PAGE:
The Wall is both symbolic in design and a starting point for deep conversations about the sacrifices of war while on a school trip to Washington, D.C.
The innovative design by architect Maya Lin brings your group into a solemn and contemplative space. As you walk down into its depths, you feel yourself pulled earthward into the loss of so many lives as the name panels grow ever higher.
(Learn more by watching our video about the Vietnam Veteran's Memorial.)
As you stand face-to-face with the wail, read the individual names and see your own reflection. Look down at your feet and you might see mementos left behind by the Vietnam Veterans Memorial's many visitors - letters, keepsakes, flags.
Feel free to pick them up for a closer inspection, but remember to put them back when you’re done. Years ago, a fully functioning motorcycle was even left at the Wall’s nadir.
Back in the wooded area to the south, you’ll find two statuary groupings. The Three Servicemen is the first. These figures symbolize the foot soldiers who fought and died in southeast Asia. The other is the Vietnam Women's Memorial - three women tending to a wounded soldier. Their names are Faith, Hope, and Love. See if you can identify them based on their sculptures alone.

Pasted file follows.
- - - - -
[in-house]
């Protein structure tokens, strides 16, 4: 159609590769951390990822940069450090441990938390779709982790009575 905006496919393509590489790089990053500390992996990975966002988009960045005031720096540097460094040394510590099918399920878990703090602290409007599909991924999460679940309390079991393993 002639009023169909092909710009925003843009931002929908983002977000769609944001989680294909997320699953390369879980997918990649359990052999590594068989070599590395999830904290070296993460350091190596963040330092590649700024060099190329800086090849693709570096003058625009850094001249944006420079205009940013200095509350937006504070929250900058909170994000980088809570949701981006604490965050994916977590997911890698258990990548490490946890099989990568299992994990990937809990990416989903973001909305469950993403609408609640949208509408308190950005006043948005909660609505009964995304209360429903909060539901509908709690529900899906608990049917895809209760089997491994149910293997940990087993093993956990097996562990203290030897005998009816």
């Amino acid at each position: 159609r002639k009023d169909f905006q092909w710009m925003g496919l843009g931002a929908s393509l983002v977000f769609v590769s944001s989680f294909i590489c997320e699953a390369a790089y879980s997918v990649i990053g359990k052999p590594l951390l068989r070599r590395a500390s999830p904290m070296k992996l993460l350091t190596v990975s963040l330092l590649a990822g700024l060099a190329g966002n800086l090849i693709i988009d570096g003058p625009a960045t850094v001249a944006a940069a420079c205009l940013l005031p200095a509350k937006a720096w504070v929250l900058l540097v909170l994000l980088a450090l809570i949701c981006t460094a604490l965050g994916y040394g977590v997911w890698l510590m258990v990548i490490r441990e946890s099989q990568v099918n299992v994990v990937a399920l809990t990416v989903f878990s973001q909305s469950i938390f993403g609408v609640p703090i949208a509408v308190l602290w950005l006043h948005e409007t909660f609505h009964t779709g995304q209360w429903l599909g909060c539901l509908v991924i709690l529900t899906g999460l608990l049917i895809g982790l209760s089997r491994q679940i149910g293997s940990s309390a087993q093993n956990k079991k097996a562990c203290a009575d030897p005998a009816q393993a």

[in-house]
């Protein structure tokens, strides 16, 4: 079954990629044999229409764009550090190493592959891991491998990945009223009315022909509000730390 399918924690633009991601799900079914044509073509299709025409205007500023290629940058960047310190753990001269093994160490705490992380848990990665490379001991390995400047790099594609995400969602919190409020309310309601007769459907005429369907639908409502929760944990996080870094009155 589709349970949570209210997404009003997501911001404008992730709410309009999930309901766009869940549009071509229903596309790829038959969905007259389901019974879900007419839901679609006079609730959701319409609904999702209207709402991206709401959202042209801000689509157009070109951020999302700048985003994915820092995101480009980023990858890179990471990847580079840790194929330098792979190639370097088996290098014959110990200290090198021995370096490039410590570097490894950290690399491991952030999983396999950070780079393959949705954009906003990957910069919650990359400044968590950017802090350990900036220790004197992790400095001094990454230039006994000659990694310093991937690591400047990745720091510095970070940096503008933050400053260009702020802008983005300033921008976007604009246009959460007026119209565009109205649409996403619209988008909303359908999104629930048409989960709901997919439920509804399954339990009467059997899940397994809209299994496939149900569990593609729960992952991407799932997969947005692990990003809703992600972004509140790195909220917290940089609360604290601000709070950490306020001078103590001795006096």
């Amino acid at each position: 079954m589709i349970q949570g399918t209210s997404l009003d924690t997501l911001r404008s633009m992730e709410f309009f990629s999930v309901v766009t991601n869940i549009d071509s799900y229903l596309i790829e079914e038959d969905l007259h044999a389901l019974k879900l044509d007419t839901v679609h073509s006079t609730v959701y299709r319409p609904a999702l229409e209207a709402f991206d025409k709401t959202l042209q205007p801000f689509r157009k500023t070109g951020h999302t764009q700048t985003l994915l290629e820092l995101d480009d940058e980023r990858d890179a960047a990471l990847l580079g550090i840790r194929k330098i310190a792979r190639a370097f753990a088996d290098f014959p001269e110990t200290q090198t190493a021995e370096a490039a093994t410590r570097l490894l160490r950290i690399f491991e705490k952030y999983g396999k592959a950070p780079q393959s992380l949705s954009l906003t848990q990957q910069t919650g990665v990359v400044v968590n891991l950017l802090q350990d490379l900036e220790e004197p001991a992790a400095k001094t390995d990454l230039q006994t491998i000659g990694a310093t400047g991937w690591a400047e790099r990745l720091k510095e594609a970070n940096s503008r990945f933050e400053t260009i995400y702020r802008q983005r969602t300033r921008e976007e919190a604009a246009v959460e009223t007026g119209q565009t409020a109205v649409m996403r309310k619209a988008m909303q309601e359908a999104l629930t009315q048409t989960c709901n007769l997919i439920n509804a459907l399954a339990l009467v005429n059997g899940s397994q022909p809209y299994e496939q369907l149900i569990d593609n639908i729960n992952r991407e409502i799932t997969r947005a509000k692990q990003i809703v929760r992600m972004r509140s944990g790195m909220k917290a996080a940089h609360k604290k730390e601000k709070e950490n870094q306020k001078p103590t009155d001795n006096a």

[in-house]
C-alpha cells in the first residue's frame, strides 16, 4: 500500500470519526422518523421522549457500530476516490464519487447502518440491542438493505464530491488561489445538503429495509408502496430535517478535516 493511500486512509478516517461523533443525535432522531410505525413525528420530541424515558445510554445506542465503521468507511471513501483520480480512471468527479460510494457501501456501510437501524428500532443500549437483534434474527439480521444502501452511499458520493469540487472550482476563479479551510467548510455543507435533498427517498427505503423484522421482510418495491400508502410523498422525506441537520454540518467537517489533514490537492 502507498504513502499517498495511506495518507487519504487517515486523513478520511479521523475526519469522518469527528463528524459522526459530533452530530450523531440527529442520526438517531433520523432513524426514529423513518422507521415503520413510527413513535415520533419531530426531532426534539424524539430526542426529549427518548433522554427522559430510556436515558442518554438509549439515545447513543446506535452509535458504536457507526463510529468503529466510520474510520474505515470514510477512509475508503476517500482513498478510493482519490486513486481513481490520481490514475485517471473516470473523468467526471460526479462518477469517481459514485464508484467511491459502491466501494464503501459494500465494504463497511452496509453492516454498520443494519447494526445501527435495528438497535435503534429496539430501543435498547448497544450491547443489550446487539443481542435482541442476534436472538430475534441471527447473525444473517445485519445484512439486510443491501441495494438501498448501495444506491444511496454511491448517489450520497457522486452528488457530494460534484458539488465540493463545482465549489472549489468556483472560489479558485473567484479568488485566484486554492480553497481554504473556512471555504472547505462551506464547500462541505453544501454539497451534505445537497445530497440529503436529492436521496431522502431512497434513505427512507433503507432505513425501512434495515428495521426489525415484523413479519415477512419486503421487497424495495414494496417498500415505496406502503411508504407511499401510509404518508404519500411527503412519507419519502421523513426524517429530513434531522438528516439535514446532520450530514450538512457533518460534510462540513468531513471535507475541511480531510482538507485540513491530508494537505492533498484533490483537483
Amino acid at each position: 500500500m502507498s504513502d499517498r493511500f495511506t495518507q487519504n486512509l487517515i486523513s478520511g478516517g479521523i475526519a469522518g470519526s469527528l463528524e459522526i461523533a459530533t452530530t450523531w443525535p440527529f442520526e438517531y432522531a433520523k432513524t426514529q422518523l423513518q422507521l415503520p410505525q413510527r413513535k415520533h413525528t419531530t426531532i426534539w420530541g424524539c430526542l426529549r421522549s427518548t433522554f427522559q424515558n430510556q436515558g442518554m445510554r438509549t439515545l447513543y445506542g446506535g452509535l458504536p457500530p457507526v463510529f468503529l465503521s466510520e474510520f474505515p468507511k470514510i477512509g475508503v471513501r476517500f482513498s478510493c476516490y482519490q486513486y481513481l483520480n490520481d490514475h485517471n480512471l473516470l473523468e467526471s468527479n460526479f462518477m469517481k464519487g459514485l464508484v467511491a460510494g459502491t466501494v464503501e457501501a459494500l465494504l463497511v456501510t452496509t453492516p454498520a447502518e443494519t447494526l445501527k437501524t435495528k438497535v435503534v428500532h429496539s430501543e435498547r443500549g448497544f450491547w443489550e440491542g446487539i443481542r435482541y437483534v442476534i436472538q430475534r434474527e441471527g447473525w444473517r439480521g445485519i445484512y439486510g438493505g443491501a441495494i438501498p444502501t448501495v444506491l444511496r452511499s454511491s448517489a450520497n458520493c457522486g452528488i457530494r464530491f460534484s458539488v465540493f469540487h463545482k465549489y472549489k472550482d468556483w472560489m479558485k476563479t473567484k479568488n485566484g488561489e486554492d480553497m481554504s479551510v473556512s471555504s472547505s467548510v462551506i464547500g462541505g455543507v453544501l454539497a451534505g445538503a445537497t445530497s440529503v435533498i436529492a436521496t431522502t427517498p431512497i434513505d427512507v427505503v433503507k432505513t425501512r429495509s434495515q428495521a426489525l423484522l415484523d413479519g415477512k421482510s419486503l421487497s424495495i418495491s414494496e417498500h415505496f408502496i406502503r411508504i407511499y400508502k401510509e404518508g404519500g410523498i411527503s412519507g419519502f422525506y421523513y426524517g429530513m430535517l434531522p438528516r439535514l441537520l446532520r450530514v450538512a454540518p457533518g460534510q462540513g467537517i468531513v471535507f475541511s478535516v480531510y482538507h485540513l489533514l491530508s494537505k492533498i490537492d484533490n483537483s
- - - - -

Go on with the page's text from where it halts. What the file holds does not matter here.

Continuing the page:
During the day, volunteers in yellow shirts and hats can help you find names; they also have materials to loan if you wish to do a rubbing. Please take note that the Memorial can be a sometime magnet for panhandlers
attempting to pass themselves off as either veterans or those raising money for veteran charities. These types of solicitations are always illegal.
The SCHOOL TRIP SPOTLIGHT is written by NationsClassroom's expert, licensed guides and features exciting attractions from the most popular student travel destinations on the historic East Coast.
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Published November 2017, updated August 2020.